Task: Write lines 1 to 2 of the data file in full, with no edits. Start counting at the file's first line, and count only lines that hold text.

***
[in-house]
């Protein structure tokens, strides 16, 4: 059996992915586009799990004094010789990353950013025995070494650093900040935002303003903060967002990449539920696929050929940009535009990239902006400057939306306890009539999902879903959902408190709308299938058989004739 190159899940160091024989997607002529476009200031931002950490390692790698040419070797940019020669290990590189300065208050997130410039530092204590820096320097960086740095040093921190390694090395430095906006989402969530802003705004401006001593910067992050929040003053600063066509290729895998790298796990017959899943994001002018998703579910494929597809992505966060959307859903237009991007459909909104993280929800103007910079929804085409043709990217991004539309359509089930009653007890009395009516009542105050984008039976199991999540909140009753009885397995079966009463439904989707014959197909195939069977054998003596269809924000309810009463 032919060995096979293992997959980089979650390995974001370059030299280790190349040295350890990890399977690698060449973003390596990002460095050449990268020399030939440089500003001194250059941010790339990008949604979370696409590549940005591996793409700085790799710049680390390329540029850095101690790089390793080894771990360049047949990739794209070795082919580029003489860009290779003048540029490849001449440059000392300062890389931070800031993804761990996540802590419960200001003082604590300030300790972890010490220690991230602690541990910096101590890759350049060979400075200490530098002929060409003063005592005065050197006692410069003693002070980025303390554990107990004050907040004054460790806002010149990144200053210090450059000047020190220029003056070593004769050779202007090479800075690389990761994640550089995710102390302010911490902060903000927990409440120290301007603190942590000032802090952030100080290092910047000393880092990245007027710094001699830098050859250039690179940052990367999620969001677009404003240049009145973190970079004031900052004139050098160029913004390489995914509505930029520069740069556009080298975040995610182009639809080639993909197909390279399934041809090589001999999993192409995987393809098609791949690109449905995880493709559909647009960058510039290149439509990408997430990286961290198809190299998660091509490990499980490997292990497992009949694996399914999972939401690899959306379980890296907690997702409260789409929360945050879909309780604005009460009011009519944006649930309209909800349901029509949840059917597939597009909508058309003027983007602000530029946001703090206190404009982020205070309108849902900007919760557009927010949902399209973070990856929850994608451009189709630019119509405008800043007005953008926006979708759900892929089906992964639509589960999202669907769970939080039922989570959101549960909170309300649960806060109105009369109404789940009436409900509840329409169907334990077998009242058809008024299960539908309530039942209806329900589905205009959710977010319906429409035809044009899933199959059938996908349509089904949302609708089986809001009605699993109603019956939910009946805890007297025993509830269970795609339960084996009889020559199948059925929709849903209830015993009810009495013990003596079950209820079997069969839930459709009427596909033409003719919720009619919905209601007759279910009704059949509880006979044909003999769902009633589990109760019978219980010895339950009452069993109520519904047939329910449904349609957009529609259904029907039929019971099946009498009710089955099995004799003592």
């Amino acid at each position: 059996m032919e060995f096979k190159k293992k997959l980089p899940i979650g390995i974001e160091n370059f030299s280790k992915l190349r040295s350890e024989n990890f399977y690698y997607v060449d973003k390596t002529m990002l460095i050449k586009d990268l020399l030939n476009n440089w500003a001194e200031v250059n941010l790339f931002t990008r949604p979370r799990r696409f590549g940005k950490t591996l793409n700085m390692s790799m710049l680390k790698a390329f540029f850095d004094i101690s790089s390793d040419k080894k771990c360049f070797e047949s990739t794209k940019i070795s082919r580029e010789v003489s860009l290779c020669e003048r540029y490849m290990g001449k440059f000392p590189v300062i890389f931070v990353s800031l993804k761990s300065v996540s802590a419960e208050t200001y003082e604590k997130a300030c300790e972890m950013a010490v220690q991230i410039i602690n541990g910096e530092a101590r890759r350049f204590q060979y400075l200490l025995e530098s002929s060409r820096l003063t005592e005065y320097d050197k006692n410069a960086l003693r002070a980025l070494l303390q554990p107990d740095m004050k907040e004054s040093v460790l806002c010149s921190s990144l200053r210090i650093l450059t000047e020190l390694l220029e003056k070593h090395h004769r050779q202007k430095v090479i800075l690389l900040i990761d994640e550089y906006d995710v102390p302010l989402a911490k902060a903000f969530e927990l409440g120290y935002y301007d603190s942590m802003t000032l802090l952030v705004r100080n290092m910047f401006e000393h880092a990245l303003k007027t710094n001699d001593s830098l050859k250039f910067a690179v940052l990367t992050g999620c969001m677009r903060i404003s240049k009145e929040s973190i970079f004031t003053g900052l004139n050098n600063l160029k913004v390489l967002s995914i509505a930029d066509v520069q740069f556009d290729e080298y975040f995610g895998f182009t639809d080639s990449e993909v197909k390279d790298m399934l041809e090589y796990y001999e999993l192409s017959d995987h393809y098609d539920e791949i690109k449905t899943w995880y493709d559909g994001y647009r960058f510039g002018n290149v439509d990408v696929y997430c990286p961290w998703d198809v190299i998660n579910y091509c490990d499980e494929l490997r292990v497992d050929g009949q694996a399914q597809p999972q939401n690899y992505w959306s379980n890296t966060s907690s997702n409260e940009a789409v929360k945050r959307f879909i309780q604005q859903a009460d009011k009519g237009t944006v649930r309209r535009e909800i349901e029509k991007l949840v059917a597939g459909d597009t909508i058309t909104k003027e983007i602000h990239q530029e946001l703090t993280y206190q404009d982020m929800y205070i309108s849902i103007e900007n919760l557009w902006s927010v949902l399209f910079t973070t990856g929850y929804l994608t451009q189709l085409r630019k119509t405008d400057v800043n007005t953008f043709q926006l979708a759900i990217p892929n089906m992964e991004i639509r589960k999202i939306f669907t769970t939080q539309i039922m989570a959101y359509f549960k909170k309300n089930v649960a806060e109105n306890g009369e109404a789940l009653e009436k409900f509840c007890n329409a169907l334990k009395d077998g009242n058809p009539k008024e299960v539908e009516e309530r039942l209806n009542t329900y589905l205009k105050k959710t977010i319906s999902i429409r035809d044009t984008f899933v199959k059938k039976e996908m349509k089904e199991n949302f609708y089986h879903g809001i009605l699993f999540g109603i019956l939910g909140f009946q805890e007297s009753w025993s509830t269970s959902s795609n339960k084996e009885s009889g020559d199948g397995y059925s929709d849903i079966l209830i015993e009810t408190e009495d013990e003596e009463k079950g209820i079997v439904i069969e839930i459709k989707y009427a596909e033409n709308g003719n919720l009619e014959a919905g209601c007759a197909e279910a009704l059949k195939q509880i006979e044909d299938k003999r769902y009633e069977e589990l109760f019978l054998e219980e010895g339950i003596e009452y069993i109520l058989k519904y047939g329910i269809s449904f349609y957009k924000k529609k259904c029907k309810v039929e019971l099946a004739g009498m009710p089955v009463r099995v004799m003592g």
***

[in-house]
């Protein structure tokens, strides 16, 4: 059996992915586009799990004094010789990353950013025995070494650093900040935002303003903060967002990449539920696929050929940009535009990239902006400057939306306890009539999902879903959902408190709308299938058989004739 190159899940160091024989997607002529476009200031931002950490390692790698040419070797940019020669290990590189300065208050997130410039530092204590820096320097960086740095040093921190390694090395430095906006989402969530802003705004401006001593910067992050929040003053600063066509290729895998790298796990017959899943994001002018998703579910494929597809992505966060959307859903237009991007459909909104993280929800103007910079929804085409043709990217991004539309359509089930009653007890009395009516009542105050984008039976199991999540909140009753009885397995079966009463439904989707014959197909195939069977054998003596269809924000309810009463 032919060995096979293992997959980089979650390995974001370059030299280790190349040295350890990890399977690698060449973003390596990002460095050449990268020399030939440089500003001194250059941010790339990008949604979370696409590549940005591996793409700085790799710049680390390329540029850095101690790089390793080894771990360049047949990739794209070795082919580029003489860009290779003048540029490849001449440059000392300062890389931070800031993804761990996540802590419960200001003082604590300030300790972890010490220690991230602690541990910096101590890759350049060979400075200490530098002929060409003063005592005065050197006692410069003693002070980025303390554990107990004050907040004054460790806002010149990144200053210090450059000047020190220029003056070593004769050779202007090479800075690389990761994640550089995710102390302010911490902060903000927990409440120290301007603190942590000032802090952030100080290092910047000393880092990245007027710094001699830098050859250039690179940052990367999620969001677009404003240049009145973190970079004031900052004139050098160029913004390489995914509505930029520069740069556009080298975040995610182009639809080639993909197909390279399934041809090589001999999993192409995987393809098609791949690109449905995880493709559909647009960058510039290149439509990408997430990286961290198809190299998660091509490990499980490997292990497992009949694996399914999972939401690899959306379980890296907690997702409260789409929360945050879909309780604005009460009011009519944006649930309209909800349901029509949840059917597939597009909508058309003027983007602000530029946001703090206190404009982020205070309108849902900007919760557009927010949902399209973070990856929850994608451009189709630019119509405008800043007005953008926006979708759900892929089906992964639509589960999202669907769970939080039922989570959101549960909170309300649960806060109105009369109404789940009436409900509840329409169907334990077998009242058809008024299960539908309530039942209806329900589905205009959710977010319906429409035809044009899933199959059938996908349509089904949302609708089986809001009605699993109603019956939910009946805890007297025993509830269970795609339960084996009889020559199948059925929709849903209830015993009810009495013990003596079950209820079997069969839930459709009427596909033409003719919720009619919905209601007759279910009704059949509880006979044909003999769902009633589990109760019978219980010895339950009452069993109520519904047939329910449904349609957009529609259904029907039929019971099946009498009710089955099995004799003592």